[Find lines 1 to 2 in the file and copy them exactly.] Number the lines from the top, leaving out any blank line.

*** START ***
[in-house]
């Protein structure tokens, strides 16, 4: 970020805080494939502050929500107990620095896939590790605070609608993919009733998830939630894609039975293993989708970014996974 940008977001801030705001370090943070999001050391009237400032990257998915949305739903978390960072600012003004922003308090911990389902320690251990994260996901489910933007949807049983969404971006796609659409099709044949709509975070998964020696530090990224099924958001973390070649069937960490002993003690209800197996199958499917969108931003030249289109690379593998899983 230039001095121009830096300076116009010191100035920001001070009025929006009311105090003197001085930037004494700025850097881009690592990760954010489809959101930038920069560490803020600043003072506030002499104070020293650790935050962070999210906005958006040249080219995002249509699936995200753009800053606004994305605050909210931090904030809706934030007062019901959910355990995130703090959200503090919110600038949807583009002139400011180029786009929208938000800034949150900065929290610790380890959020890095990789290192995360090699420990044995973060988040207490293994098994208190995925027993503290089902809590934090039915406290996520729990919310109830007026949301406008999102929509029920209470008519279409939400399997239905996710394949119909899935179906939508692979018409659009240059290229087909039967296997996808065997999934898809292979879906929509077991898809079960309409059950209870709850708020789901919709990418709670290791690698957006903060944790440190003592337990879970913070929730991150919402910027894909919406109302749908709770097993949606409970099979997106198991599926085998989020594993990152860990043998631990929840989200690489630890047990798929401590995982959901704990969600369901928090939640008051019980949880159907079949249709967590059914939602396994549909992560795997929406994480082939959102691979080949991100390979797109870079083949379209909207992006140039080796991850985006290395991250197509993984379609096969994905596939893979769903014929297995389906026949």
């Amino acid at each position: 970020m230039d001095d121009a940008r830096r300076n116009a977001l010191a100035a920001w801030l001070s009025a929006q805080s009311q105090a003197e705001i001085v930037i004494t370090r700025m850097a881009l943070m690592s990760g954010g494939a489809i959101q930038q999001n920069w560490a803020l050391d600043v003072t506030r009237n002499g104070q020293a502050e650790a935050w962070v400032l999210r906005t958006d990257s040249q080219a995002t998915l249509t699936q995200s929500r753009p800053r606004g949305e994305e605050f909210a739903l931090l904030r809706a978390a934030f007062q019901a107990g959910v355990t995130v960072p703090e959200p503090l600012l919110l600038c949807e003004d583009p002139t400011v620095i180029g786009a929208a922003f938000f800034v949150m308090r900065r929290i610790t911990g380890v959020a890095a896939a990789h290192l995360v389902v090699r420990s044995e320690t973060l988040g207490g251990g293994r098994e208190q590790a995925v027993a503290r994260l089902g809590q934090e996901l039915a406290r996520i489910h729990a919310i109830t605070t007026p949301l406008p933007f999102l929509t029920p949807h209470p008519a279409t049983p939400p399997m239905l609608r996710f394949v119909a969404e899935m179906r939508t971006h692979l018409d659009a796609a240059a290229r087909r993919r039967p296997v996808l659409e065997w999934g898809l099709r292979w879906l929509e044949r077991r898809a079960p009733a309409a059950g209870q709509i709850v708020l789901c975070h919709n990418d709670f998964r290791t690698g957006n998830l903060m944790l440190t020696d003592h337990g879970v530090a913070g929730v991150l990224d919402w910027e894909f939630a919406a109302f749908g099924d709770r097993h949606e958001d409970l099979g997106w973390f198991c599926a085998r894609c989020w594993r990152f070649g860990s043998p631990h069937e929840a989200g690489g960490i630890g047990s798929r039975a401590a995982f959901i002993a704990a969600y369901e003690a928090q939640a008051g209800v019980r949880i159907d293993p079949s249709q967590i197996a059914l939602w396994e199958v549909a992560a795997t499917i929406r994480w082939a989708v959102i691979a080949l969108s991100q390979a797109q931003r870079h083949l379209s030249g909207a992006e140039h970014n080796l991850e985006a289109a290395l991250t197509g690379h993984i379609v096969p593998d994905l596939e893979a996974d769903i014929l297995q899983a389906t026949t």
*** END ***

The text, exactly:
[in-house]
């Protein structure tokens, strides 16, 4: 970020805080494939502050929500107990620095896939590790605070609608993919009733998830939630894609039975293993989708970014996974 940008977001801030705001370090943070999001050391009237400032990257998915949305739903978390960072600012003004922003308090911990389902320690251990994260996901489910933007949807049983969404971006796609659409099709044949709509975070998964020696530090990224099924958001973390070649069937960490002993003690209800197996199958499917969108931003030249289109690379593998899983 230039001095121009830096300076116009010191100035920001001070009025929006009311105090003197001085930037004494700025850097881009690592990760954010489809959101930038920069560490803020600043003072506030002499104070020293650790935050962070999210906005958006040249080219995002249509699936995200753009800053606004994305605050909210931090904030809706934030007062019901959910355990995130703090959200503090919110600038949807583009002139400011180029786009929208938000800034949150900065929290610790380890959020890095990789290192995360090699420990044995973060988040207490293994098994208190995925027993503290089902809590934090039915406290996520729990919310109830007026949301406008999102929509029920209470008519279409939400399997239905996710394949119909899935179906939508692979018409659009240059290229087909039967296997996808065997999934898809292979879906929509077991898809079960309409059950209870709850708020789901919709990418709670290791690698957006903060944790440190003592337990879970913070929730991150919402910027894909919406109302749908709770097993949606409970099979997106198991599926085998989020594993990152860990043998631990929840989200690489630890047990798929401590995982959901704990969600369901928090939640008051019980949880159907079949249709967590059914939602396994549909992560795997929406994480082939959102691979080949991100390979797109870079083949379209909207992006140039080796991850985006290395991250197509993984379609096969994905596939893979769903014929297995389906026949």